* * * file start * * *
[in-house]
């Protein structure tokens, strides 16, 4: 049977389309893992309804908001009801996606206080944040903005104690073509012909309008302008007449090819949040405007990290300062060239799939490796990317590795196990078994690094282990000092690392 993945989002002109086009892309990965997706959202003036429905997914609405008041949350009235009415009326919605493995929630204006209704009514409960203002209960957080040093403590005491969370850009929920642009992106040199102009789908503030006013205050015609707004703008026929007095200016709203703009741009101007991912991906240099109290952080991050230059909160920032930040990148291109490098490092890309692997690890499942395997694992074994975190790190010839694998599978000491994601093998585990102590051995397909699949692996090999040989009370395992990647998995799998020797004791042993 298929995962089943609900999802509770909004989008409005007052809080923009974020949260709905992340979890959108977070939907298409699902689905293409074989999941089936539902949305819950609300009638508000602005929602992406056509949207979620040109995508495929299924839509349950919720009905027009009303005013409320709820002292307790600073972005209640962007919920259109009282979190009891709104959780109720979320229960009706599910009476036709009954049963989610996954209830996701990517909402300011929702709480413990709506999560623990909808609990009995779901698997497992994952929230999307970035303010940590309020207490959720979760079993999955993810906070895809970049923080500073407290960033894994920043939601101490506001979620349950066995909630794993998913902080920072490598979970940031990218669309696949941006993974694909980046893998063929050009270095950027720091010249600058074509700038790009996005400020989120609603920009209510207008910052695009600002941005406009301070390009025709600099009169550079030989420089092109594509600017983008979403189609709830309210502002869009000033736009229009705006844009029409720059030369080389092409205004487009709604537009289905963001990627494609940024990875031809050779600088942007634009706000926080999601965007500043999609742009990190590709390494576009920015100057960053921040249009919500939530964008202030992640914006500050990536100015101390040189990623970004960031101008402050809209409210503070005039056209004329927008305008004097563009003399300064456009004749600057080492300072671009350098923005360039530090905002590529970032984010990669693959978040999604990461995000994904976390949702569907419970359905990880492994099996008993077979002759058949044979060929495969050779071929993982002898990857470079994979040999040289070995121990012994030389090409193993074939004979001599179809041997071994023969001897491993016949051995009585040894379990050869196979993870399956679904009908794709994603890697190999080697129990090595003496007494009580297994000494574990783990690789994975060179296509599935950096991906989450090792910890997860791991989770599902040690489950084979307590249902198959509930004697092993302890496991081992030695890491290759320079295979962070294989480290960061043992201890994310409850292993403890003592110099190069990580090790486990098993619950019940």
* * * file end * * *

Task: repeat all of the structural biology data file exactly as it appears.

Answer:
[in-house]
């Protein structure tokens, strides 16, 4: 049977389309893992309804908001009801996606206080944040903005104690073509012909309008302008007449090819949040405007990290300062060239799939490796990317590795196990078994690094282990000092690392 993945989002002109086009892309990965997706959202003036429905997914609405008041949350009235009415009326919605493995929630204006209704009514409960203002209960957080040093403590005491969370850009929920642009992106040199102009789908503030006013205050015609707004703008026929007095200016709203703009741009101007991912991906240099109290952080991050230059909160920032930040990148291109490098490092890309692997690890499942395997694992074994975190790190010839694998599978000491994601093998585990102590051995397909699949692996090999040989009370395992990647998995799998020797004791042993 298929995962089943609900999802509770909004989008409005007052809080923009974020949260709905992340979890959108977070939907298409699902689905293409074989999941089936539902949305819950609300009638508000602005929602992406056509949207979620040109995508495929299924839509349950919720009905027009009303005013409320709820002292307790600073972005209640962007919920259109009282979190009891709104959780109720979320229960009706599910009476036709009954049963989610996954209830996701990517909402300011929702709480413990709506999560623990909808609990009995779901698997497992994952929230999307970035303010940590309020207490959720979760079993999955993810906070895809970049923080500073407290960033894994920043939601101490506001979620349950066995909630794993998913902080920072490598979970940031990218669309696949941006993974694909980046893998063929050009270095950027720091010249600058074509700038790009996005400020989120609603920009209510207008910052695009600002941005406009301070390009025709600099009169550079030989420089092109594509600017983008979403189609709830309210502002869009000033736009229009705006844009029409720059030369080389092409205004487009709604537009289905963001990627494609940024990875031809050779600088942007634009706000926080999601965007500043999609742009990190590709390494576009920015100057960053921040249009919500939530964008202030992640914006500050990536100015101390040189990623970004960031101008402050809209409210503070005039056209004329927008305008004097563009003399300064456009004749600057080492300072671009350098923005360039530090905002590529970032984010990669693959978040999604990461995000994904976390949702569907419970359905990880492994099996008993077979002759058949044979060929495969050779071929993982002898990857470079994979040999040289070995121990012994030389090409193993074939004979001599179809041997071994023969001897491993016949051995009585040894379990050869196979993870399956679904009908794709994603890697190999080697129990090595003496007494009580297994000494574990783990690789994975060179296509599935950096991906989450090792910890997860791991989770599902040690489950084979307590249902198959509930004697092993302890496991081992030695890491290759320079295979962070294989480290960061043992201890994310409850292993403890003592110099190069990580090790486990098993619950019940």